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The Ryan Way
Mitt Romney has a history of elevating young talent.

Paul Ryan and Mitt Romney in April 2012

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Robert Costa

As Representative Paul Ryan of Wisconsin has risen in the vice-presidential sweepstakes, a few political observers have joked that the athletic 42-year-old congressman, with his jet-black hair and square jaw, looks like one of Romney’s five sons. But according to Romney confidants, Ryan’s appeal to the former Massachusetts governor is more professional than filial. 

“He is the kind of smart, young guy that Mitt likes and Mitt would have probably hired at Bain,” says Mike Murphy, a former Romney adviser. “He shares the intellectual talent and positive outlook of the guys who Mitt mentored for decades.” 

Back when he was running Bain Capital, Romney was known for following a management method called the “Bain Way.” In their book, The Real Romney, Michael Kranish and Scott Helman describe it as “intensely analytical and data driven.” It required a “healthy ego,” the authors write, “to go into a business and tell an owner how to run his own firm better.”

It also required a specific type of talent. Bain Capital operated as a small shop, and Romney took care to hire ambitious and serious business-school graduates — fresh-thinking young men he could develop, not just seasoned Wall Street hands.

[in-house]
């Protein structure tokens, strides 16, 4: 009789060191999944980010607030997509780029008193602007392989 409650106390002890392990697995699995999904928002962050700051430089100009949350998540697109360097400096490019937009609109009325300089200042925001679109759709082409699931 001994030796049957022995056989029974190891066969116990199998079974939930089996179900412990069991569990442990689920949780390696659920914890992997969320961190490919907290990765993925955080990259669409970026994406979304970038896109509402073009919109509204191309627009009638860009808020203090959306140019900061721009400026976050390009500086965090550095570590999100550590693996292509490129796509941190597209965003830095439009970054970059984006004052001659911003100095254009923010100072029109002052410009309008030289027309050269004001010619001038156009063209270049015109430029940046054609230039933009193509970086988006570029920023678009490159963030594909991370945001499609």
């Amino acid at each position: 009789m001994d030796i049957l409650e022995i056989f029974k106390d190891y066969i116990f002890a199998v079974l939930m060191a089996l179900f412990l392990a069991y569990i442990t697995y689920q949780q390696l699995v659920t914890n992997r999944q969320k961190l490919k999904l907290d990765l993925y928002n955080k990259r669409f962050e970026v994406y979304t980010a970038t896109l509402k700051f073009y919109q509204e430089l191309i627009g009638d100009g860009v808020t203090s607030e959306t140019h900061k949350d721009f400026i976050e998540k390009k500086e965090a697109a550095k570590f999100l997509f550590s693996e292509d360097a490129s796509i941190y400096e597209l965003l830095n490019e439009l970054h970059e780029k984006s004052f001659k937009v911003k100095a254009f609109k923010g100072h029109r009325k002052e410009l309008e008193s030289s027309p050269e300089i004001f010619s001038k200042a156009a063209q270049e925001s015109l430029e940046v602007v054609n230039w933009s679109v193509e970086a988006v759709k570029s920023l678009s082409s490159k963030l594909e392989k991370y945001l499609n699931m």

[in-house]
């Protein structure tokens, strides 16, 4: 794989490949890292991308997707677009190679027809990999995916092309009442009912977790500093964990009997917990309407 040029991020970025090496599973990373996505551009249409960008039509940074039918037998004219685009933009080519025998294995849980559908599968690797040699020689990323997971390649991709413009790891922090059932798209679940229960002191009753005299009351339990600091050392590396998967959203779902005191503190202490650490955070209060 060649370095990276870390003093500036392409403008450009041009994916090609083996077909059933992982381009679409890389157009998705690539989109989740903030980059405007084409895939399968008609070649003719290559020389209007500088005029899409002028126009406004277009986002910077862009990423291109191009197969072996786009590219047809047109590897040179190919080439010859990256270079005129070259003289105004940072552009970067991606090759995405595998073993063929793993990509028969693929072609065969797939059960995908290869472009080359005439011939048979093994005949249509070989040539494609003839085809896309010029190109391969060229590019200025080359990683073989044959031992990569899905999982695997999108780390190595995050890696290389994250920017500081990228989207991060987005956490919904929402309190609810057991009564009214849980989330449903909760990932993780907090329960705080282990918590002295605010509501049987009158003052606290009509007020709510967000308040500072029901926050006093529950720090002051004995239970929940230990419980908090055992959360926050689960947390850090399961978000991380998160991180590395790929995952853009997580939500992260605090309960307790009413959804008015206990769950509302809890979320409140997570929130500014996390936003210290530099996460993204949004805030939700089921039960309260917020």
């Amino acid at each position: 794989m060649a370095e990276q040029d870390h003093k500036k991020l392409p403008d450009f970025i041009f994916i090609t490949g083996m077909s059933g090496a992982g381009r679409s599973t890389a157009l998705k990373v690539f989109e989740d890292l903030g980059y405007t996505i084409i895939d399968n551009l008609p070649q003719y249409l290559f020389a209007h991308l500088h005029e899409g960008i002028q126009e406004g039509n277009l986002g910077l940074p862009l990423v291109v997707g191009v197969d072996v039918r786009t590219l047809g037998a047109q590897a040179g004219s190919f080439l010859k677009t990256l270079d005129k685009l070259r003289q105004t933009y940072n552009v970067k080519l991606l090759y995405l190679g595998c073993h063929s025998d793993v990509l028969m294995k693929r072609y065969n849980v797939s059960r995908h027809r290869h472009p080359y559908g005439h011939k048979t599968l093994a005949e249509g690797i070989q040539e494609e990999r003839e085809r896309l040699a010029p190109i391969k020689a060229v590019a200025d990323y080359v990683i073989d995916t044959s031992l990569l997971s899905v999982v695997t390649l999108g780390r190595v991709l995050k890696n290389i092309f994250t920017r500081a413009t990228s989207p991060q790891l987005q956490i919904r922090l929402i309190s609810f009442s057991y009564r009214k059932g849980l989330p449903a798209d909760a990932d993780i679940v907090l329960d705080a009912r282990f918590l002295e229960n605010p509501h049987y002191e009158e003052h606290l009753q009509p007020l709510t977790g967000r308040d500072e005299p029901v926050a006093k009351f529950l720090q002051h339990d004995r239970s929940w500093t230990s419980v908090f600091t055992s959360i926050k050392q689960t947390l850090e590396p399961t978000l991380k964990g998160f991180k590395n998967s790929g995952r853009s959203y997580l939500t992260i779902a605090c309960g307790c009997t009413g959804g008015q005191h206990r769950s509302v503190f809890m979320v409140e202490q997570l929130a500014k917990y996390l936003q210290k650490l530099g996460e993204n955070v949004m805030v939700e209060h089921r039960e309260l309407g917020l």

In the late 1970s, “I was asked to help recruit bright, recently graduated MBAs to join the firm,” Romney recalls in his book, No Apology. “We were a cutting-edge company, we paid high salaries, and we usually landed the cream of the crop.”

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Edward Conard, a partner at Bain Capital from 1993 to 1997 and the author of Unintended Consequences, tells NRO that Romney’s effectiveness was sharpened by his relationships with the rising-star consultants he recruited, so he is not surprised to see Romney form a bond with the analytical Ryan. Romney may not have been an overly warm figure in the office, he says, but he was clearly drawn to uber-competent thinkers. 

“I saw it firsthand,” Conard says. “Romney challenged us to challenge each other, and he was never afraid to ask tough questions, or answer them. He surrounded himself with the sharpest, most talented guys and ran the place like a consulting firm, where employees were expected to create value, to do their homework, and present proposals rooted in facts. In Ryan, you see that kind of politician; he’s not slinging bull.”

Inside Romney’s Boston headquarters, aspects of the Bain Way have seeped into the campaign effort. Spencer Zwick, a 32-year-old private-equity investor, who was dubbed Romney’s “sixth son” by Politico, runs Romney’s finance team. Bob White, a mid-fifties former Bain Capital partner, is one of Romney’s closest advisers, and a frequent presence at Romney’s side.

“Bob White is an important adviser, and he has known the governor since the early days at Bain,” says Ron Kaufman, a Romney strategist and former White House political director. “While they’re not the entire campaign, people like Spencer and Bob come out of the business world, know the governor very well, and have perspectives and skills that are valued.”



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